Rules, if not enforced, lose their value—so is true of an academic integrity policy. I recently interviewed a university professor, we’ll call him Professor Thomas (not his real name), who followed his university’s sanction policies as written and intended, and found himself reprimanded by faculty colleagues for doing so. As a result Thomas took the initiative to try and change a strict and rigid policy, into one that offered flexibility, remediation, and learning.
The sanction guidelines for undergraduates were straightforward—the first offense was a zero on the assignment, the second offense was a failure in the course, the third offense was suspension for one full semester, the fourth resulted in suspension for two semesters, and beyond that was permanent expulsion. The guidelines were even more strict for graduate-level students, whereby the first offense resulted in failure in the course, and a second offense would result in expulsion.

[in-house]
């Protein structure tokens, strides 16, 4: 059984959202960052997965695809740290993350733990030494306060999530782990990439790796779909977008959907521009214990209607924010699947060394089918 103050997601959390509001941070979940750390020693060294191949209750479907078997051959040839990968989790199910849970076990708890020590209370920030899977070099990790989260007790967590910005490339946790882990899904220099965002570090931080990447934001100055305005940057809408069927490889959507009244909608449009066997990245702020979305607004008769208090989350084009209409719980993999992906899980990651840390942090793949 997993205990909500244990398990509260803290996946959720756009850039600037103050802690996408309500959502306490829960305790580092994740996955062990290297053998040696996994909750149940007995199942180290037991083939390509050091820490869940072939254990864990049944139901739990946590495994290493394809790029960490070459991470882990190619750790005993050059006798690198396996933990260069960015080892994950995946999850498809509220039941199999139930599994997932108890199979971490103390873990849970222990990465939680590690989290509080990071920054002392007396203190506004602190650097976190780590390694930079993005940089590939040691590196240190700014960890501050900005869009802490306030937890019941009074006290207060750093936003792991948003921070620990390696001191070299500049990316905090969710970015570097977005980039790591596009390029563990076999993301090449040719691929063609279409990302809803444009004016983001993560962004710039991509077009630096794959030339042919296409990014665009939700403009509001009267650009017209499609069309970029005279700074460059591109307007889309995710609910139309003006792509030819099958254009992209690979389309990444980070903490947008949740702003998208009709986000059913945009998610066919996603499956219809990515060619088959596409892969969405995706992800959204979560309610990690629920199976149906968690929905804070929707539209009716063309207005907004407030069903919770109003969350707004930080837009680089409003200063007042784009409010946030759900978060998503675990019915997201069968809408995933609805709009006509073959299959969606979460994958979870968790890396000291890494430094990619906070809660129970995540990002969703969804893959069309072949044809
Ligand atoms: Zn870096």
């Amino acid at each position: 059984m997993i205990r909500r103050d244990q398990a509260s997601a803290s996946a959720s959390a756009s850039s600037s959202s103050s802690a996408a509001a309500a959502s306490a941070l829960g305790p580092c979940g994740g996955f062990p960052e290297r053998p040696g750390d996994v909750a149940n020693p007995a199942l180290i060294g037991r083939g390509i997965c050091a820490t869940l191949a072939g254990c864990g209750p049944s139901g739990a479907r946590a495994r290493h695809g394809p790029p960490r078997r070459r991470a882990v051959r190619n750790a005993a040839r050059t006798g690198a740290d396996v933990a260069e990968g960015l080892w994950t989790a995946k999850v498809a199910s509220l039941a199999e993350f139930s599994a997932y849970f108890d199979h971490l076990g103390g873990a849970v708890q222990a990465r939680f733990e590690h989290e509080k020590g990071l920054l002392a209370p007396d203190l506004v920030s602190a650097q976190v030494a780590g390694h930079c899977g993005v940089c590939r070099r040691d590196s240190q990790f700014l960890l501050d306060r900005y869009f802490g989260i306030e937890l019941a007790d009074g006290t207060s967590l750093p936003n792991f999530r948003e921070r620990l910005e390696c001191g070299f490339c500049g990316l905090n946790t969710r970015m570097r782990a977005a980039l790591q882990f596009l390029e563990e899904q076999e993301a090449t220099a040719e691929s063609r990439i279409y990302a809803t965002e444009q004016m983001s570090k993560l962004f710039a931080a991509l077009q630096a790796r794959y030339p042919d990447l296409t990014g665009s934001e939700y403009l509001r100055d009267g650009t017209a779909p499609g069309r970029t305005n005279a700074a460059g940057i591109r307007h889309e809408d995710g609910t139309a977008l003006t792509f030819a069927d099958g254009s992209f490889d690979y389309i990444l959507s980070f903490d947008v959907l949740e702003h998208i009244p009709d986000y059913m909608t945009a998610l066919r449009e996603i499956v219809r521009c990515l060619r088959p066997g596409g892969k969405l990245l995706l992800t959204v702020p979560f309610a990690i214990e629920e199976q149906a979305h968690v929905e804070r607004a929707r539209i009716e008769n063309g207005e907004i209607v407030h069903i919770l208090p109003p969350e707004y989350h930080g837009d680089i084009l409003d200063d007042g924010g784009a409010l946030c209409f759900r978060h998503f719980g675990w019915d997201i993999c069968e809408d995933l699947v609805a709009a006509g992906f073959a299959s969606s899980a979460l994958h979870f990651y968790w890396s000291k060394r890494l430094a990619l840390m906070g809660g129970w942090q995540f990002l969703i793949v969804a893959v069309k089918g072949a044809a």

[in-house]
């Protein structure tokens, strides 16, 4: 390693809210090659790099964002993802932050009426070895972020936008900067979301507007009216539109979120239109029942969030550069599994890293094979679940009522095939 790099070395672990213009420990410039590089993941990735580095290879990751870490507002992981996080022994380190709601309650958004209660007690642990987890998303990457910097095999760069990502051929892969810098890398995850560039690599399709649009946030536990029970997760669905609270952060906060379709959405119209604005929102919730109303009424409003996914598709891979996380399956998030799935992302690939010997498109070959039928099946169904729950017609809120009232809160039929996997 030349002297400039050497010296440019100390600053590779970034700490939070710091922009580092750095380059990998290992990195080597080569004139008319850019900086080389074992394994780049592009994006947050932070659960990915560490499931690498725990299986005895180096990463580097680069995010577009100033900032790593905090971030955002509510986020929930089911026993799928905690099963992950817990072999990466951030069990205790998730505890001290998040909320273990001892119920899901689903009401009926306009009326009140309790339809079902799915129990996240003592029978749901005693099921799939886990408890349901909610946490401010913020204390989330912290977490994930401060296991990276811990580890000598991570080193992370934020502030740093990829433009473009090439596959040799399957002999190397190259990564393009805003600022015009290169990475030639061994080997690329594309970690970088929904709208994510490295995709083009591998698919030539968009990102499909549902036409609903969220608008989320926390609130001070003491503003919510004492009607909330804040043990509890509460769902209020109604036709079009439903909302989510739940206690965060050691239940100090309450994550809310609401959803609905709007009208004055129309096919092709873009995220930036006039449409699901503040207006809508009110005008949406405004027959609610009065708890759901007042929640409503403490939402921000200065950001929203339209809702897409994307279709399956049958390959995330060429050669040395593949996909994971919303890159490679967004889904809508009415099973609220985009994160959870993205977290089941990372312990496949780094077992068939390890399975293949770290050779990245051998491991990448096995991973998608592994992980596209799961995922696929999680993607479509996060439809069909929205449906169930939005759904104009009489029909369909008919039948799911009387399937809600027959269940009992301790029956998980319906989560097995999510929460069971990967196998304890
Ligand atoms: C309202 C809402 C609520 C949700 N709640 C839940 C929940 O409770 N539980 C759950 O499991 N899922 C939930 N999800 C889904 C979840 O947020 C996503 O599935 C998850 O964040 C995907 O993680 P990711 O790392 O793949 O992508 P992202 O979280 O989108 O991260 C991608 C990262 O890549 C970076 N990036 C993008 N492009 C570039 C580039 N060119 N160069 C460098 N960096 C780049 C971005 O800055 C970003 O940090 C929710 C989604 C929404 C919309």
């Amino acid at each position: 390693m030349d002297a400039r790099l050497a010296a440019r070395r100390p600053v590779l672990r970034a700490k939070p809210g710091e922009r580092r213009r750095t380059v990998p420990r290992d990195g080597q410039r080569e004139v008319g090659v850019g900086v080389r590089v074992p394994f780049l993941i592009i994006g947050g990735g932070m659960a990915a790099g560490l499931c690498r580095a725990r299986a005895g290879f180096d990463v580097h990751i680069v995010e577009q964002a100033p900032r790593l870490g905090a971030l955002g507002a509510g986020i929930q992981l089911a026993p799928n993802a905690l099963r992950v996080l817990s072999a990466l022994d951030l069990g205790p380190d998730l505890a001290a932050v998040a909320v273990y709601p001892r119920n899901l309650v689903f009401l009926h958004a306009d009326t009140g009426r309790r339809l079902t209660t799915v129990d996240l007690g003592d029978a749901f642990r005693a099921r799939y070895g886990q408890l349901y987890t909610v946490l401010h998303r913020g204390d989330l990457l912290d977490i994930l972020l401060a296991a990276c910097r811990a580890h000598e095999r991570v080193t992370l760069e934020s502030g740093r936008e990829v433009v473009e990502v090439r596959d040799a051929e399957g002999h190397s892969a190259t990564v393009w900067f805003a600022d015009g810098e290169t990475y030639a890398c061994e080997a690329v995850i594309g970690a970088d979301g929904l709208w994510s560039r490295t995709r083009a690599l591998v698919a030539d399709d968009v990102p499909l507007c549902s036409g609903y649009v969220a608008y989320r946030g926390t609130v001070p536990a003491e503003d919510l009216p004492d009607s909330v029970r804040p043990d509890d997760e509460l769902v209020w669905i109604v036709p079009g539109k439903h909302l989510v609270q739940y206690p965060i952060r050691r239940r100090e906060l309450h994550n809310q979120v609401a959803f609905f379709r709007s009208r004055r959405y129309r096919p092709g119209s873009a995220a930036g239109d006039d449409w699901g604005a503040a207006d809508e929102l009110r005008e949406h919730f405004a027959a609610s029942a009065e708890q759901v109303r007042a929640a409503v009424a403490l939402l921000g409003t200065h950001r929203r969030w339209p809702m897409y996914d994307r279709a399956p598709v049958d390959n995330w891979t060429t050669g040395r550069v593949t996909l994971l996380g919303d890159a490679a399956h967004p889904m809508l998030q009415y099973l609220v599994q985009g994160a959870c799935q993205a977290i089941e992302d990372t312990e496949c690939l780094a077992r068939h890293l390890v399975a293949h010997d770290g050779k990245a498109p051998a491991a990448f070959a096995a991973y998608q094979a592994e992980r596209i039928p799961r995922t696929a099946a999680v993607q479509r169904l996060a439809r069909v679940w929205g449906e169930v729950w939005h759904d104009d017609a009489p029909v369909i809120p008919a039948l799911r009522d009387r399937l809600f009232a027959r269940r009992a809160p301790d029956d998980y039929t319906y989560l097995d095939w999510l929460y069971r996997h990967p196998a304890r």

Last year, Professor Thomas had nine instances of plagiarism out of 28 students on the first assignment in a graduate level course—they ranged from very minor (a cited, but non-quoted, copied sentence) to quite serious (multiple paragraphs) cases. Thomas reported all nine cases to the academic integrity committee per the policy.